Who is the Colorado Criminal Justice Reform Coalition?

Our mission is to reverse the trend of mass incarceration in Colorado. We are a coalition of nearly 7,000 individual members and over 100 faith and community organizations who have united to stop perpetual prison expansion in Colorado through policy and sentence reform.

Our chief areas of interest include drug policy reform, women in prison, racial injustice, the impact of incarceration on children and families, the problems associated with re-entry and stopping the practice of using private prisons in our state.

If you would like to be involved please go to our website and become a member.


Wednesday, September 02, 2009

Corrections Budget Cuts

the Denver Post
DENVER—Colorado officials plan the early release of 15 percent of inmates in state prisons to help slash $320 million from the state budget.

The cuts that took effect Tuesday call for the release of 3,500 of the 23,000 inmates over two years, saving the state about $45 million, Department of Corrections spokeswoman Katherine Sanguinetti said.

An additional 2,600 parolees, or 21 percent of those currently on parole, will be released from intense supervision.

Prisoners eligible for early release are those within six months of their mandatory release date. Those eligible for early parole release must have served at least half of their supervised term.

Sex offenders do not qualify. Other offenders, including those who committed violent crimes, will undergo more rigorous reviews.

No staff members are being cut. Money will be saved by reducing the number of inmates sent to private prisons, Sanguinetti said.

In addition to early release, the state is implementing several recommendations by the Colorado Commission on Criminal and Juvenile Justice aimed at helping inmates find housing and jobs and get substance abuse treatment.

"Predominantly, it's nonviolent offenders," Adams County Attorney Don Quick, a member of the commission, said about the types of inmates considered for early release.

"When it comes to public safety, warehousing is only good for as long as they are in custody. We need to start trying to decrease the risk factors," he said.

Colorado Attorney John Suthers, another member of the commission, disagreed with the plan.

"An undetermined number of Coloradans will be victimized as a result of these early releases," he said.

The governor's office says more than 50 percent of released prisoners return to prison within three years. Reform groups say most return for technical parole violations as they struggle to find housing and jobs with a felony conviction on their record.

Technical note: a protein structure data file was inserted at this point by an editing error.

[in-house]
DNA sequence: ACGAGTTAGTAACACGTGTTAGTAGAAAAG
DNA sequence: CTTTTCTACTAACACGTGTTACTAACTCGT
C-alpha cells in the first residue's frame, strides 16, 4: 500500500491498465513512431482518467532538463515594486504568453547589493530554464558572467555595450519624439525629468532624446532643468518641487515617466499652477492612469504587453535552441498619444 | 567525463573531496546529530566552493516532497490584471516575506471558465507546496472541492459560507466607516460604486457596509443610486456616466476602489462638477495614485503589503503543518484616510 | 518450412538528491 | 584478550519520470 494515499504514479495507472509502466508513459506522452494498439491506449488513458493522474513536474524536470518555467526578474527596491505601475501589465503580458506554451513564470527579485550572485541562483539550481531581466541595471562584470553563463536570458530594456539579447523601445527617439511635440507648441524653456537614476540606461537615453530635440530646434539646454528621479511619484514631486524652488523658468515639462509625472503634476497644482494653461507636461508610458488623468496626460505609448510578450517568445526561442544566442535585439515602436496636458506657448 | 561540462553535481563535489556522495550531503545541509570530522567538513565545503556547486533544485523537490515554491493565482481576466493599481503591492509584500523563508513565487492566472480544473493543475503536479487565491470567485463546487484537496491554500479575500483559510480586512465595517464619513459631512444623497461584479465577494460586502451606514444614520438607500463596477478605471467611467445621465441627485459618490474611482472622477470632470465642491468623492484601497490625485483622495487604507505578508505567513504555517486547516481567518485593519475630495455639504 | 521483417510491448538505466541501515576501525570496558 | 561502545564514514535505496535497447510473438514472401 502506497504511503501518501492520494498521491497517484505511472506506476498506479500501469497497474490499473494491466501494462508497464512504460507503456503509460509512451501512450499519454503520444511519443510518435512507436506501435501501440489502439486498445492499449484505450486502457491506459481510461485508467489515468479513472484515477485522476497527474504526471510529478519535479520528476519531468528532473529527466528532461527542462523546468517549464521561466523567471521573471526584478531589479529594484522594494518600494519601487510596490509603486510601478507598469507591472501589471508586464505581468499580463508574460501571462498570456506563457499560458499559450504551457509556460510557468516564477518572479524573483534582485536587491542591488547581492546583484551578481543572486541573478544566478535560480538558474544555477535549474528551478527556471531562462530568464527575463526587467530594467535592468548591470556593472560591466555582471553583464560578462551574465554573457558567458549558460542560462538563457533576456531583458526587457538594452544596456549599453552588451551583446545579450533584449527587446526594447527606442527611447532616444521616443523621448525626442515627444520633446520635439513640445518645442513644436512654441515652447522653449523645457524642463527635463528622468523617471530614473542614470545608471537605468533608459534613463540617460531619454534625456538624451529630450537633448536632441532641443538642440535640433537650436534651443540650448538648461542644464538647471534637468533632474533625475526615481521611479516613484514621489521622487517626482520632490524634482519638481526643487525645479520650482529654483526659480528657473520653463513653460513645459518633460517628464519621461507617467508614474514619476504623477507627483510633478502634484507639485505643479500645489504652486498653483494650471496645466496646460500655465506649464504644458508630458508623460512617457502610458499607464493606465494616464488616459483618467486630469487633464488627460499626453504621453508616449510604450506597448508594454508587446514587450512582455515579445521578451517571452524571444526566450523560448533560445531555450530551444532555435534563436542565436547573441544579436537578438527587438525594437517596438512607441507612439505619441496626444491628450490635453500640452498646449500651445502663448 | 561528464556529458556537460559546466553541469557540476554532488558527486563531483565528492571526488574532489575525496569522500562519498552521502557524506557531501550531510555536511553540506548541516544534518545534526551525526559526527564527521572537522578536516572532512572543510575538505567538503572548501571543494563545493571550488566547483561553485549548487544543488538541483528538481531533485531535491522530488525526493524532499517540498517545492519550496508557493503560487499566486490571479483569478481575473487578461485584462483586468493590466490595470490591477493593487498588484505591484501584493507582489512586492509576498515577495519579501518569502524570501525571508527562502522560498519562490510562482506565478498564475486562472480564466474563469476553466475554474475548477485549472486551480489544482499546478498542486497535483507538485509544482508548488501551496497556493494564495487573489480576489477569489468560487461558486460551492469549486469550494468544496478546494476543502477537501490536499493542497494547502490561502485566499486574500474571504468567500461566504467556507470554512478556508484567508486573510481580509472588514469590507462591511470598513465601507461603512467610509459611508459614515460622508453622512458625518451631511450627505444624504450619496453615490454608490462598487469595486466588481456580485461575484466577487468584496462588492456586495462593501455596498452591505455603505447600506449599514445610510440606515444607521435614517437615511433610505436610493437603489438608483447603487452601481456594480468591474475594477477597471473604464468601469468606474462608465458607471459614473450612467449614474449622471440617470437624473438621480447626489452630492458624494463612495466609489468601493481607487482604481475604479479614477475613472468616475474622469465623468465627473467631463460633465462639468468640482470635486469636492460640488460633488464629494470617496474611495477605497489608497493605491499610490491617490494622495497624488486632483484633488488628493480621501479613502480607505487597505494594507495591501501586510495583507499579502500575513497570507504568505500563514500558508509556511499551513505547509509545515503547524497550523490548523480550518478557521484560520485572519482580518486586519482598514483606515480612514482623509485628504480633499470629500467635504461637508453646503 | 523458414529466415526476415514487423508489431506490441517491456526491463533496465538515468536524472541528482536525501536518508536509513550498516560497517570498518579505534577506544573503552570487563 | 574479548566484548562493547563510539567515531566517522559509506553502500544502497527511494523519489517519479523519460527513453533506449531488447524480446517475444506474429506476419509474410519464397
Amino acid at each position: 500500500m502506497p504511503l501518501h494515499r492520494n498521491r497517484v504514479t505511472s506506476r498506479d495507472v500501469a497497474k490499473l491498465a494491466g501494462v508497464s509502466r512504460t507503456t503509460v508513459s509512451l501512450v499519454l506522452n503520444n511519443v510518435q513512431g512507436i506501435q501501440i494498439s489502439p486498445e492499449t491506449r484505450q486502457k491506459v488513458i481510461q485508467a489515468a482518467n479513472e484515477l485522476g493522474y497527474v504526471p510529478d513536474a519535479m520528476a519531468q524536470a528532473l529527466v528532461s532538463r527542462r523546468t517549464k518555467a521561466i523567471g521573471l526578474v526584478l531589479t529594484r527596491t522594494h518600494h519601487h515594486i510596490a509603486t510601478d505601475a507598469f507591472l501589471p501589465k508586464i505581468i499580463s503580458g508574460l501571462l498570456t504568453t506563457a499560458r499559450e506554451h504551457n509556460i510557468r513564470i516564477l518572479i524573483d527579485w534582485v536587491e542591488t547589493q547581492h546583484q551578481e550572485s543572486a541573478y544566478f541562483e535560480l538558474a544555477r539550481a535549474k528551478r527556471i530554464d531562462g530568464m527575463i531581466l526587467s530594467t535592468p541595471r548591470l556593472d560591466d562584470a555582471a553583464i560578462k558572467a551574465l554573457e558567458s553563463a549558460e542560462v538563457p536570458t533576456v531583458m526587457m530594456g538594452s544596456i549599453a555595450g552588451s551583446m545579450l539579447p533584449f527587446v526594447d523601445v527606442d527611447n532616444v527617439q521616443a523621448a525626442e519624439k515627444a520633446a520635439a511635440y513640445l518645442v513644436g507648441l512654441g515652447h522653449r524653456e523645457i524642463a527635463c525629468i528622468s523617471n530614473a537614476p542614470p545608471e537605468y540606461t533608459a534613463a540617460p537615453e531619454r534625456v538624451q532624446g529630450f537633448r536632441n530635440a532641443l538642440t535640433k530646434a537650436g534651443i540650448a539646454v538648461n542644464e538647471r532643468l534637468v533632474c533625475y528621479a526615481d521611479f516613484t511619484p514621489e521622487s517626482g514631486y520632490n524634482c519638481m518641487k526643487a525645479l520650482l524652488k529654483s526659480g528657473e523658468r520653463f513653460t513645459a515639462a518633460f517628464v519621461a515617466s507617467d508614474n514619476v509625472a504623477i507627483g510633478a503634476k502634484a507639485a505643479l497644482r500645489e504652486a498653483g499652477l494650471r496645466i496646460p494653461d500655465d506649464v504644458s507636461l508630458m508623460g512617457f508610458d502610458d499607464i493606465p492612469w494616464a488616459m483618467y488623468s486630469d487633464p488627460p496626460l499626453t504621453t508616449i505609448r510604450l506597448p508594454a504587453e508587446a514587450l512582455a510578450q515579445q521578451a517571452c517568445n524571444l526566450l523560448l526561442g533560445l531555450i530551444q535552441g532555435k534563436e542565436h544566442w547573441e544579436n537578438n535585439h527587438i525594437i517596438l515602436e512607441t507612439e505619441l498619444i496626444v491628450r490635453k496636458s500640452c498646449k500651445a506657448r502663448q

"It's very expensive to be on parole," said Christie Donner, executive director of prison reform group Colorado Criminal Justice Reform Coalition. "You have to pay for the drug classes at up to $50 a class, a drug screen that costs up to $15, an additional phone line if you're on an ankle bracelet."

That's in addition to restitution, fines and fees, she said.

Across the country, 23 states have slashed their prison budgets this year, with some releasing prisoners early, according to research by the Vera Institute of Justice.

While cutting overall corrections budgets, some states are spending money on reforms aimed at preventing repeat offenders.

4 comments:

Ahma Daeus said...

INCARCERATING PEOPLE "FOR PROFIT" IS IN A WORD....WRONG!
Even if one does not ask or pretends not to see the rope and the flashing red flag draped around the philosophical question standing solemnly at attention in the middle of the room, it remains apparent that the mere presence of a private “for profit” driven prison business in our country undermines the U.S Constitution and subsequently the credibility of the American criminal justice system. In fact, until all private prisons in America have been abolished and outlawed, “the promise” of fairness and justice at every level of this country’s judicial system will remain unattainable. We must restore the principles and the vacant promise of our judicial system. Our government cannot continue to "job-out" its obligation and neglect its duty to the individuals confined in the correctional and rehabilitation facilities throughout this nation, nor can it ignore the will of the people that it was designed to serve and protect. There is urgent need for the good people of this country to emerge from the shadows of indifference, apathy, cynicism, fear, and those other dark places that we migrate to when we are overwhelmed by frustration and the loss of hope.
My hope is that you will support the National Public Service Council to Abolish Private Prisons (NPSCTAPP) with a show of solidarity by signing "The Single Voice Petition"
http://www.petitiononline.com/gufree2/petition.html

Please visit our website for further information: http://www.npsctapp.blogspot.com

–Ahma Daeus
"Practicing Humanity Without A License"…

Anonymous said...

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Very well said, Ahma Daeus! Will do! Thank you!

Anonymous said...

Wake up and smell the coffee.....our entire judicial system is "for profit". If you think otherwise, you have your head buried in the sand, and I have some beachfront property in Arizona I'd like to talk to you about.

Anonymous said...

My question is if we need to release inmates early and i think we should, why does it have to take two years??? Why not call the inmates relatives and have them pick them up at the prison. There is no public safety issue when releasing non violent offenders early. The relative will give the inmate housing and help them find a job.djw